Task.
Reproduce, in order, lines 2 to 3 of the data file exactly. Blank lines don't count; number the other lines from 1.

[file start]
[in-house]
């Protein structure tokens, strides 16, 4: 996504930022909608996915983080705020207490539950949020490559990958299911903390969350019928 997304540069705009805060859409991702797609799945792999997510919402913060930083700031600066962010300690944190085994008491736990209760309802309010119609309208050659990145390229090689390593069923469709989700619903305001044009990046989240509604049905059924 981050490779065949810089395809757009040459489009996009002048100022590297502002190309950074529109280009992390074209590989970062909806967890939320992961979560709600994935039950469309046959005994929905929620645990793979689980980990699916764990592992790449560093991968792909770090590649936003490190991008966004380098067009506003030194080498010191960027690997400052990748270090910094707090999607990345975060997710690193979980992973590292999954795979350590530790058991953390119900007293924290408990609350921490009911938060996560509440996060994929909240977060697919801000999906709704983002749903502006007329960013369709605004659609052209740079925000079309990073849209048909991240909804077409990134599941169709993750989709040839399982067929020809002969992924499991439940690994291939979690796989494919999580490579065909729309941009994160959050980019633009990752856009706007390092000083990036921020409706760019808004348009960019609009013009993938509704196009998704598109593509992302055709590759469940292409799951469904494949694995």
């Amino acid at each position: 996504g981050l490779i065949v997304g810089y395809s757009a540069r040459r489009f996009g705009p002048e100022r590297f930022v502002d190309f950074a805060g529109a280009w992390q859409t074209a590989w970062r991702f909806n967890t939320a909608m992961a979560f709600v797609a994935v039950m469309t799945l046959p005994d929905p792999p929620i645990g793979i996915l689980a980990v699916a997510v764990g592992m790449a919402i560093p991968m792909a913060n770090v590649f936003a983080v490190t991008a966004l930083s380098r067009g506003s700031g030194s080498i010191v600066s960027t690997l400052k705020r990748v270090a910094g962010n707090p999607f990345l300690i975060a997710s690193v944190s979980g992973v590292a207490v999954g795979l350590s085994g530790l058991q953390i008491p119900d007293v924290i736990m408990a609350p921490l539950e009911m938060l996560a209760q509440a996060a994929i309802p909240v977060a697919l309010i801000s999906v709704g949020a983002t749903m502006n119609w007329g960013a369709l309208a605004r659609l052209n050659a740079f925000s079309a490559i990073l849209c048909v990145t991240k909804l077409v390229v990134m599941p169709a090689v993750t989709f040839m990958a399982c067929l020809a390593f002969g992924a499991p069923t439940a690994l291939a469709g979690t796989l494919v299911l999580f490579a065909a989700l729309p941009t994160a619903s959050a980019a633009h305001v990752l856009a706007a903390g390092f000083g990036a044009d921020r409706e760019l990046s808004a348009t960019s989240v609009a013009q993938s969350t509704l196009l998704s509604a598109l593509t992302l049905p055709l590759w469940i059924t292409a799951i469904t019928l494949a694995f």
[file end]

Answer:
């Protein structure tokens, strides 16, 4: 996504930022909608996915983080705020207490539950949020490559990958299911903390969350019928 997304540069705009805060859409991702797609799945792999997510919402913060930083700031600066962010300690944190085994008491736990209760309802309010119609309208050659990145390229090689390593069923469709989700619903305001044009990046989240509604049905059924 981050490779065949810089395809757009040459489009996009002048100022590297502002190309950074529109280009992390074209590989970062909806967890939320992961979560709600994935039950469309046959005994929905929620645990793979689980980990699916764990592992790449560093991968792909770090590649936003490190991008966004380098067009506003030194080498010191960027690997400052990748270090910094707090999607990345975060997710690193979980992973590292999954795979350590530790058991953390119900007293924290408990609350921490009911938060996560509440996060994929909240977060697919801000999906709704983002749903502006007329960013369709605004659609052209740079925000079309990073849209048909991240909804077409990134599941169709993750989709040839399982067929020809002969992924499991439940690994291939979690796989494919999580490579065909729309941009994160959050980019633009990752856009706007390092000083990036921020409706760019808004348009960019609009013009993938509704196009998704598109593509992302055709590759469940292409799951469904494949694995």
């Amino acid at each position: 996504g981050l490779i065949v997304g810089y395809s757009a540069r040459r489009f996009g705009p002048e100022r590297f930022v502002d190309f950074a805060g529109a280009w992390q859409t074209a590989w970062r991702f909806n967890t939320a909608m992961a979560f709600v797609a994935v039950m469309t799945l046959p005994d929905p792999p929620i645990g793979i996915l689980a980990v699916a997510v764990g592992m790449a919402i560093p991968m792909a913060n770090v590649f936003a983080v490190t991008a966004l930083s380098r067009g506003s700031g030194s080498i010191v600066s960027t690997l400052k705020r990748v270090a910094g962010n707090p999607f990345l300690i975060a997710s690193v944190s979980g992973v590292a207490v999954g795979l350590s085994g530790l058991q953390i008491p119900d007293v924290i736990m408990a609350p921490l539950e009911m938060l996560a209760q509440a996060a994929i309802p909240v977060a697919l309010i801000s999906v709704g949020a983002t749903m502006n119609w007329g960013a369709l309208a605004r659609l052209n050659a740079f925000s079309a490559i990073l849209c048909v990145t991240k909804l077409v390229v990134m599941p169709a090689v993750t989709f040839m990958a399982c067929l020809a390593f002969g992924a499991p069923t439940a690994l291939a469709g979690t796989l494919v299911l999580f490579a065909a989700l729309p941009t994160a619903s959050a980019a633009h305001v990752l856009a706007a903390g390092f000083g990036a044009d921020r409706e760019l990046s808004a348009t960019s989240v609009a013009q993938s969350t509704l196009l998704s509604a598109l593509t992302l049905p055709l590759w469940i059924t292409a799951i469904t019928l494949a694995f």